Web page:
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Health Behavior in Developing Countries

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Author Info

  • Pascaline Dupas

    ()
    (Department of Economics, University of California, Los Angeles, California 90095, and NBER, Cambridge, Massachusetts 02138)

Abstract

The disease burden in low-income countries is extremely high. Malaria, respiratory infections, diarrhea, AIDS, and other diseases are estimated to kill more than 15 million people each year, most of them children. Yet the great majority of these diseases can be prevented or treated. This article reviews microeconomic studies of health-seeking behavior in low-income countries. Factors examined include information, peers, liquidity constraints, and nonrational preferences, such as present bias. I then discuss the implications for policy, including the scope for mandates, subsidies, and incentives.

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File URL: http://www.annualreviews.org/doi/abs/10.1146/annurev-economics-111809-125029
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Bibliographic Info

Article provided by Annual Reviews in its journal Annual Review of Economics.

Volume (Year): 3 (2011)
Issue (Month): 1 (09)
Pages: 425-449

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Handle: RePEc:anr:reveco:v:3:y:2011:p:425-449

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Related research

Keywords: adoption; prevention; market failures; subsidy; incentive;

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Cited by:
  1. Massimiliano Bratti & Mendola, M., 2013. "GINI DP 63: Parental Health and Child Schooling!," GINI Discussion Papers 63, AIAS, Amsterdam Institute for Advanced Labour Studies.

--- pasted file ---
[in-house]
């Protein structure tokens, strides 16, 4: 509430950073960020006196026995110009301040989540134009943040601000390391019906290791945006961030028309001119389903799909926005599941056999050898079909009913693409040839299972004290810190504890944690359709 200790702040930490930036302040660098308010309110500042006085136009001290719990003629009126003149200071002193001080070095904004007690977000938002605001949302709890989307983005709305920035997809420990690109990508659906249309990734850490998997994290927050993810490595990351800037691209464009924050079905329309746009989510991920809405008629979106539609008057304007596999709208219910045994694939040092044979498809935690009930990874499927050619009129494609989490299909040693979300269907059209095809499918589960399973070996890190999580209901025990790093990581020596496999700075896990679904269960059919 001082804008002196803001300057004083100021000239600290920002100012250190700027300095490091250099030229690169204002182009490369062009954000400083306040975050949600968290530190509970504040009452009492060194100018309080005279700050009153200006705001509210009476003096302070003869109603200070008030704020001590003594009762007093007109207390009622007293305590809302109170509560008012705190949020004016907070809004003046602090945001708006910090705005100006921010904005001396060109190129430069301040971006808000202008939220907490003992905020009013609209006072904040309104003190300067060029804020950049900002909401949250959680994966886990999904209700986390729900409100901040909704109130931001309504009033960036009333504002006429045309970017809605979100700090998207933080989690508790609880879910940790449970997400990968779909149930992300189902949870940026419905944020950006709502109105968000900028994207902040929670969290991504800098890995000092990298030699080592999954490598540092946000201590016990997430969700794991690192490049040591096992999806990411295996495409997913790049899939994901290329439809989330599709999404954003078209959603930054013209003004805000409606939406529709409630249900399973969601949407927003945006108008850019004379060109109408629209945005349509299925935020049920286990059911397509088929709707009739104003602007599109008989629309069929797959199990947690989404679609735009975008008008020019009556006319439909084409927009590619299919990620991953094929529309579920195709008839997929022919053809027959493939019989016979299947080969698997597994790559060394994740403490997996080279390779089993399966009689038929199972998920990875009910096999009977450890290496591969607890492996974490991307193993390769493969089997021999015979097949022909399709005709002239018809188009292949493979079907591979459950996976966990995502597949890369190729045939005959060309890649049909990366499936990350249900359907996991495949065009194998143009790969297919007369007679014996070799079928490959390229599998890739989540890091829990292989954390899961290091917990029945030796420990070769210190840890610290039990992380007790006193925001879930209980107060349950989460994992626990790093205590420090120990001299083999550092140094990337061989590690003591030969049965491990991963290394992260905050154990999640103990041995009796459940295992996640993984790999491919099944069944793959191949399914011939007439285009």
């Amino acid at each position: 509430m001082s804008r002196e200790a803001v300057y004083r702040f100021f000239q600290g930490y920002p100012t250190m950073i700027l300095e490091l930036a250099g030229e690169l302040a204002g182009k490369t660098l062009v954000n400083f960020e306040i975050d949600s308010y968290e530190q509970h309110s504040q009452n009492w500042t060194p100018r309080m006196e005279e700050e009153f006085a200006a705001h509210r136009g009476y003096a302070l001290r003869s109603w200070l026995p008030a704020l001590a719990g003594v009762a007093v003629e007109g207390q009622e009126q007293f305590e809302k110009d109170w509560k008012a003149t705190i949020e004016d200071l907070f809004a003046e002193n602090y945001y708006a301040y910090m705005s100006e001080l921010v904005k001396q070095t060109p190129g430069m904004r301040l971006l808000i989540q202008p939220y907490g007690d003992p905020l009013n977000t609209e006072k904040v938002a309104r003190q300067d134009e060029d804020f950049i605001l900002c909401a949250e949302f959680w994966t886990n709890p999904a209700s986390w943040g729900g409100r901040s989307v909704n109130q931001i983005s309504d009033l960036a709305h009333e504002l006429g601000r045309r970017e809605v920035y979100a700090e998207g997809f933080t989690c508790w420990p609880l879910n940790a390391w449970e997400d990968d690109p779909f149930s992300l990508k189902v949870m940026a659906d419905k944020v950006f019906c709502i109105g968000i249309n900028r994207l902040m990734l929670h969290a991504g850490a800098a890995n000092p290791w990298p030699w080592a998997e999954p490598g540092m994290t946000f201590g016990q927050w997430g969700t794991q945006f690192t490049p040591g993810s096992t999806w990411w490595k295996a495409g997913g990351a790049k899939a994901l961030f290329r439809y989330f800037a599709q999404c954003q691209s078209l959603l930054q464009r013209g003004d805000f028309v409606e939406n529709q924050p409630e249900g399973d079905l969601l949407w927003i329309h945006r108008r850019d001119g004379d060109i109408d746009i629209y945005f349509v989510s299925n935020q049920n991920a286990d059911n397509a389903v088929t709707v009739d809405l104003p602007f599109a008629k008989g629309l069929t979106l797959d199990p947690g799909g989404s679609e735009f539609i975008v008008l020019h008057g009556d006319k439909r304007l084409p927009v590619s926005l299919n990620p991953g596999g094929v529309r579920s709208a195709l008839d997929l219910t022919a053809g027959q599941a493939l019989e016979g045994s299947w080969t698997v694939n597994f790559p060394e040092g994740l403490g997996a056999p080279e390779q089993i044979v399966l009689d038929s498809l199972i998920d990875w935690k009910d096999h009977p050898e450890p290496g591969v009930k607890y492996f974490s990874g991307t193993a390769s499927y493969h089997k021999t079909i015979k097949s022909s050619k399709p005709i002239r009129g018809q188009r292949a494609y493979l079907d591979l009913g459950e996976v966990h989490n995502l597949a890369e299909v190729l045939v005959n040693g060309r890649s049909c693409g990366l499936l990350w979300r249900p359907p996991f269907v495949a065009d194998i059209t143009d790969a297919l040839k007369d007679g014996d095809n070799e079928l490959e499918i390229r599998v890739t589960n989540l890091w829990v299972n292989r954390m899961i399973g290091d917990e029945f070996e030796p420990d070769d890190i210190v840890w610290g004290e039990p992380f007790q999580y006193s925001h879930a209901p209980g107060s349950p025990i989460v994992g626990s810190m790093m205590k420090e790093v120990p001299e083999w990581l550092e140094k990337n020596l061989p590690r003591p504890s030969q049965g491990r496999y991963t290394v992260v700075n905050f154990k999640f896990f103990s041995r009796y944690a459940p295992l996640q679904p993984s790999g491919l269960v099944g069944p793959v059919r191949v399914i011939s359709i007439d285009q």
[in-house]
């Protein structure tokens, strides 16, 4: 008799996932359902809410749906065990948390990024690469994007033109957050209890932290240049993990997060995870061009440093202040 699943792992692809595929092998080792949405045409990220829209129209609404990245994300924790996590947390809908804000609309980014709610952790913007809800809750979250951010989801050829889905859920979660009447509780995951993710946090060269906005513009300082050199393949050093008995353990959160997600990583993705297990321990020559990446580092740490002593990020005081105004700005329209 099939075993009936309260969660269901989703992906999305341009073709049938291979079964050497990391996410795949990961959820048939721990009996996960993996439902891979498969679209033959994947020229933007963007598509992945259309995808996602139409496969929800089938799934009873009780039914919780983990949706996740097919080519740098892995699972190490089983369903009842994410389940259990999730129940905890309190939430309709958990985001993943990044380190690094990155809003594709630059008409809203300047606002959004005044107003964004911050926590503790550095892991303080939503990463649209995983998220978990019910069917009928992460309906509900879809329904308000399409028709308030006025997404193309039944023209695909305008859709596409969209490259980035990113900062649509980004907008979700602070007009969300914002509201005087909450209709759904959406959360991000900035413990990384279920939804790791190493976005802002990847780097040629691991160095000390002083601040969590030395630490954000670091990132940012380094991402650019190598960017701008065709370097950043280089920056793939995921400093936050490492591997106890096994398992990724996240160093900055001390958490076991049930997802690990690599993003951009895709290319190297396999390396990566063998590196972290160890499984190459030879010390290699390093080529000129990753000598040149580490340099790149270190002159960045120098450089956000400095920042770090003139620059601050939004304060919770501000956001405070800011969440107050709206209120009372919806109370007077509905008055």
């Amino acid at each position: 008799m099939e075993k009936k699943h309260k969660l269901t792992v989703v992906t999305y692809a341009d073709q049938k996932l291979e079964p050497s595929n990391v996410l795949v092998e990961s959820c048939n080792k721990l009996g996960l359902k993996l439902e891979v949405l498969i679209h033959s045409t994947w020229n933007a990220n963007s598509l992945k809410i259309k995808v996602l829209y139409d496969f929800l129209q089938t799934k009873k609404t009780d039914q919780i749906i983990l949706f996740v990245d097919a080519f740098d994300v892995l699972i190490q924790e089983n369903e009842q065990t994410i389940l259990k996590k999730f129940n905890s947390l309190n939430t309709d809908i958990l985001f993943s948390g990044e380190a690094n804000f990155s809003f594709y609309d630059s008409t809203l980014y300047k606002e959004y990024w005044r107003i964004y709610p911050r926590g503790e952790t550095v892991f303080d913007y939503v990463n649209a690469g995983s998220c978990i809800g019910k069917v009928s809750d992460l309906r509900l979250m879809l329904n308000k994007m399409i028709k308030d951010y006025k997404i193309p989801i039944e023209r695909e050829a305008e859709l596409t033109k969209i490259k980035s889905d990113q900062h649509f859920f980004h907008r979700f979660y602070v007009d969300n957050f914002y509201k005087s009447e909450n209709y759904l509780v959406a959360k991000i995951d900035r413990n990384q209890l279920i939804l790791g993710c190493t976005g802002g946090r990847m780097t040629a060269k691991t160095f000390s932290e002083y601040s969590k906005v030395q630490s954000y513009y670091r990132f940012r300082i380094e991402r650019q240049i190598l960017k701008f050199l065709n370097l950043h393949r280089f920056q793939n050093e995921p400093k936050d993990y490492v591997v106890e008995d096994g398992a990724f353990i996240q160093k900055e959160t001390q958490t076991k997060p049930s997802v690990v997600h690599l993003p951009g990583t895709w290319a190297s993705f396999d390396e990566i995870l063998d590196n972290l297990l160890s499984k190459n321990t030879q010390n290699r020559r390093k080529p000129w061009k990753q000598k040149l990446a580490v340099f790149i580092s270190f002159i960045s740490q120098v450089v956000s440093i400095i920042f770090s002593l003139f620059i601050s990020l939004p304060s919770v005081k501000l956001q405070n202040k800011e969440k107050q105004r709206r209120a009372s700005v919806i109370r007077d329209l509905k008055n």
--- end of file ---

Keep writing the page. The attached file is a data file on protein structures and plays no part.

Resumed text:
2. Michael Greenstone & B. Kelsey Jack, 2013. "Envirodevonomics: A Research Agenda for a Young Field," NBER Working Papers 19426, National Bureau of Economic Research, Inc.
  3. Jennifer M. Meredith & Jonathan Robinson & Sarah Walker & Bruce Wydick, 2013. "Keeping the Doctor Away: Experimental Evidence on Investment in Preventative Health Products," NBER Working Papers 19312, National Bureau of Economic Research, Inc.
  4. Andrew Dillon & Jed Friedman & Pieter Serneels, 2014. "Health information, treatment, and worker productivity: Experimental evidence from malaria testing and treatment among Nigerian sugarcane cutters," CSAE Working Paper Series 2014-13, Centre for the Study of African Economies, University of Oxford.
  5. Gianmarco León & Edward Miguel, 2013. "Transportation Choices and the Value of Statistical Life," Working Papers 716, Barcelona Graduate School of Economics.
  6. Hanna, Rema & Duflo, Esther & Greenstone, Michael, 2012. "Up in Smoke: The Influence of Household Behavior on the Long-Run Impact of Improved Cooking Stoves," Working Paper Series rwp12-015, Harvard University, John F. Kennedy School of Government.
  7. Iajya, Victor & Lacetera, Nicola & Macis, Mario & Slonim, Robert, 2013. "The effects of information, social and financial incentives on voluntary undirected blood donations: Evidence from a field experiment in Argentina," Social Science & Medicine, Elsevier, vol. 98(C), pages 214-223.
  8. Victor Iajya & Nicola Lacetera & Mario Macis & Robert Slonim, 2012. "The Effects of Information, Social and Economic Incentives on Voluntary Undirected Blood Donations: Evidence from a Randomized Controlled Trial in Argentina," NBER Working Papers 18630, National Bureau of Economic Research, Inc.
  9. Sylvia, Sean & Luo, Renfu & Zhang, Linxiu & Shi, Yaojiang & Medina, Alexis & Rozelle, Scott, 2013. "Do you get what you pay for with school-based health programs? Evidence from a child nutrition experiment in rural China," Economics of Education Review, Elsevier, vol. 37(C), pages 1-12.
  10. Hoffmann, Vivian & Gatobu, Ken Mwithirwa, 2014. "Growing their own: Unobservable quality and the value of self-provisioning," Journal of Development Economics, Elsevier, vol. 106(C), pages 168-178.
  11. Jessica Cohen & Pascaline Dupas & Simone G. Schaner, 2012. "Price Subsidies, Diagnostic Tests, and Targeting of Malaria Treatment: Evidence from a Randomized Controlled Trial," NBER Working Papers 17943, National Bureau of Economic Research, Inc.
  12. Wüst, Miriam, 2012. "Early interventions and infant health: Evidence from the Danish home visiting program," Labour Economics, Elsevier, vol. 19(4), pages 484-495.

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